The column was erected by Achille Dumilatre and Victor Rich, in 1942 the horses that were removed during the German occupation of France in World War II were reerected with their bronze restored. Place de la Concorde List of city squares Information on the official site Place des Quinconces on a city map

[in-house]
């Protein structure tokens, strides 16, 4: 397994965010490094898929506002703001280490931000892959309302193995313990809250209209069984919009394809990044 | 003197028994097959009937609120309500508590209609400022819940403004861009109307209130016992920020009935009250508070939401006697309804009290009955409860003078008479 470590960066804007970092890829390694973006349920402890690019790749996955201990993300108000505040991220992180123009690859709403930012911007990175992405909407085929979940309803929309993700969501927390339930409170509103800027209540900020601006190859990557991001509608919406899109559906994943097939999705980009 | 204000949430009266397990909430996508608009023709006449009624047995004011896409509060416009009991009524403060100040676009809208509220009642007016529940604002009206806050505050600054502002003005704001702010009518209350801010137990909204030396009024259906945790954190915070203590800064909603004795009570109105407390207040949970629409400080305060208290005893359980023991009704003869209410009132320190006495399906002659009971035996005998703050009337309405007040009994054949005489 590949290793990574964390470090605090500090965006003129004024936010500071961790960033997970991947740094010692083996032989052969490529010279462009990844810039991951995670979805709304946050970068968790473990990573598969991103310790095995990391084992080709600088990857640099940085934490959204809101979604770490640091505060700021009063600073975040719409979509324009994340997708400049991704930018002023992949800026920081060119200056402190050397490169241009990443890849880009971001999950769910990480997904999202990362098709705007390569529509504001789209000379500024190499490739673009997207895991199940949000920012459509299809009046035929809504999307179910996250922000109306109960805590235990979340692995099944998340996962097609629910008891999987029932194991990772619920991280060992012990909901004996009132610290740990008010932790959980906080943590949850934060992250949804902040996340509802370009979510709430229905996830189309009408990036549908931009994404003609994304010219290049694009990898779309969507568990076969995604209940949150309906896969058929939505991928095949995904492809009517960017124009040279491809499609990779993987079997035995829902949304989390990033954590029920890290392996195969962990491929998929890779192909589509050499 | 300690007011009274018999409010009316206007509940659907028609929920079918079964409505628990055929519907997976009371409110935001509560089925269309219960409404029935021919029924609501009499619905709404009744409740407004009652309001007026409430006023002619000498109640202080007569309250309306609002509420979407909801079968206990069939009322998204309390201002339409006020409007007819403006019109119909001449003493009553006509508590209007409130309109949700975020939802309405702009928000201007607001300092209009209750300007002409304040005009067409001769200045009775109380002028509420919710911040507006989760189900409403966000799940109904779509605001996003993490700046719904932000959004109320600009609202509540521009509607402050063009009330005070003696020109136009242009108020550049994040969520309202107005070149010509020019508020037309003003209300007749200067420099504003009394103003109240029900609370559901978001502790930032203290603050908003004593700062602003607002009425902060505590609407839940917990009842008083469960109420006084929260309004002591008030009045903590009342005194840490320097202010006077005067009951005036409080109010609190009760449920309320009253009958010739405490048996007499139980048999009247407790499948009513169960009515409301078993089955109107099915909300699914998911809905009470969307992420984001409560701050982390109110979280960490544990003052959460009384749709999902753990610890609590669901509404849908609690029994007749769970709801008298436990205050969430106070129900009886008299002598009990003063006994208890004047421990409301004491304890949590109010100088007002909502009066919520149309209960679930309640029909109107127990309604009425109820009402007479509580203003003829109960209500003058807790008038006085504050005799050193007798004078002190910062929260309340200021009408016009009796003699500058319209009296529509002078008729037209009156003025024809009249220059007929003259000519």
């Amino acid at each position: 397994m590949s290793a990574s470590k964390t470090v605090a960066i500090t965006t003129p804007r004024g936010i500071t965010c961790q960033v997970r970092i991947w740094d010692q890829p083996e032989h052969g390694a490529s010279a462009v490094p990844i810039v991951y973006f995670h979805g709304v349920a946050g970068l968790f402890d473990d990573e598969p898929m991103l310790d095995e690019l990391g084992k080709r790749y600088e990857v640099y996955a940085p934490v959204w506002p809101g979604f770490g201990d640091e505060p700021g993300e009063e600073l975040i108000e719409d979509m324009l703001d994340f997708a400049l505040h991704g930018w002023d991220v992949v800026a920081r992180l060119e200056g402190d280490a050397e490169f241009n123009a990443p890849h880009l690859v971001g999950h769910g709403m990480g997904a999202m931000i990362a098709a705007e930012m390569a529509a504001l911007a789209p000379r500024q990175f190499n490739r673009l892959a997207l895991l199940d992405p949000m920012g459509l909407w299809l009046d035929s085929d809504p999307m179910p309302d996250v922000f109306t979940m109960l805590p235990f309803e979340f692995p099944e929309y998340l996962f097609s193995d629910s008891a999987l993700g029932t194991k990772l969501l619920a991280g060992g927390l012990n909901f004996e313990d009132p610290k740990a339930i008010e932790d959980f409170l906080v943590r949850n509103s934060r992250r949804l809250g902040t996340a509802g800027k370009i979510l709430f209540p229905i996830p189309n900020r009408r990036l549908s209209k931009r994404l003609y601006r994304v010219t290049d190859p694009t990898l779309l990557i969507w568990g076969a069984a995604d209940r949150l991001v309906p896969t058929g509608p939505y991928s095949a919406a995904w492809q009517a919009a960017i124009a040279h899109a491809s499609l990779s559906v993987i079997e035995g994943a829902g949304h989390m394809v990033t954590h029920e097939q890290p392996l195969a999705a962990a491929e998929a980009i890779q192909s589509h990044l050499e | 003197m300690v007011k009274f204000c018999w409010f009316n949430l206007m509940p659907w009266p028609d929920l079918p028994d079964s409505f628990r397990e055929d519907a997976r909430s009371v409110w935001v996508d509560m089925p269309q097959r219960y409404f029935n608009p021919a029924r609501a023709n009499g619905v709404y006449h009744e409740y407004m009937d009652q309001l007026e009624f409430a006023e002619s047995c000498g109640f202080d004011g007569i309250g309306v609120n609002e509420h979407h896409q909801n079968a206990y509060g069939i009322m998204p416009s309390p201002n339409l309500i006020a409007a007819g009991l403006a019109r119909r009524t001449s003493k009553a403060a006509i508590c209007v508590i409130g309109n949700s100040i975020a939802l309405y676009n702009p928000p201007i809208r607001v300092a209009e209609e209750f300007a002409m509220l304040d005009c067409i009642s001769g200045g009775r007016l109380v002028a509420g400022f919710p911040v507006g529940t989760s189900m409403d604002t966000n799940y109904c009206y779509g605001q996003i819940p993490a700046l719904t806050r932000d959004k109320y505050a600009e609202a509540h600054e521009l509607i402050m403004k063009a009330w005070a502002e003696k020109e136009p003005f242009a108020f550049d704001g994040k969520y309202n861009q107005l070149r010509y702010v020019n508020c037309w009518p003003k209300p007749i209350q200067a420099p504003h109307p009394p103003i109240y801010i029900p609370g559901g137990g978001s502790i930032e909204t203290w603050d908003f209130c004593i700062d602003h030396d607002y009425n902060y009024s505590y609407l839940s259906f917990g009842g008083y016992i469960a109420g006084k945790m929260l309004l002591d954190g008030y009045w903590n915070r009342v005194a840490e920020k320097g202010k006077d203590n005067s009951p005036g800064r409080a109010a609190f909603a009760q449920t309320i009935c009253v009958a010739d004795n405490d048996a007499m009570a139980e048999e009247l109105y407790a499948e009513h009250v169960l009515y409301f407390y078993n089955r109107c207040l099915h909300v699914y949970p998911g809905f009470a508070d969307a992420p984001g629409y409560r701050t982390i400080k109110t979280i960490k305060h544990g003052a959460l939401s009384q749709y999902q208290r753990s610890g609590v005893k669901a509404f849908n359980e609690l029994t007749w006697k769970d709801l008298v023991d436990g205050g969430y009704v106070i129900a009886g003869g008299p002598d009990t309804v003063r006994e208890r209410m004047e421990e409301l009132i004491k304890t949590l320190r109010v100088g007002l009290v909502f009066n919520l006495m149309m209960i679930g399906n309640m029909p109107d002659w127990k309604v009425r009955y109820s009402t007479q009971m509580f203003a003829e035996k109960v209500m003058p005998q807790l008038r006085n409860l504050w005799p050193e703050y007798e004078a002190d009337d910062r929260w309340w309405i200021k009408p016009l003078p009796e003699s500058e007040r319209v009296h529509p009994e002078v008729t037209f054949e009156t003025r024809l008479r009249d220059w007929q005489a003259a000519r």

Through the Revolutionary Wars, it unleashed a wave of global conflicts that extended from the Caribbean to the Middle East. Historians widely regard the Revolution as one of the most important events in human history, the causes of the French Revolution are complex and are still debated among historians. Following the Seven Years War and the American Revolutionary War, the French government was deeply in debt, Years of bad harvests leading up to the Revolution inflamed popular resentment of the privileges enjoyed by the clergy and the aristocracy. Demands for change were formulated in terms of Enlightenment ideals and contributed to the convocation of the Estates-General in May 1789, a central event of the first stage, in August 1789, was the abolition of feudalism and the old rules and privileges left over from the Ancien Régime. The next few years featured political struggles between various liberal assemblies and right-wing supporters of the intent on thwarting major reforms. The Republic was proclaimed in September 1792 after the French victory at Valmy, in a momentous event that led to international condemnation, Louis XVI was executed in January 1793.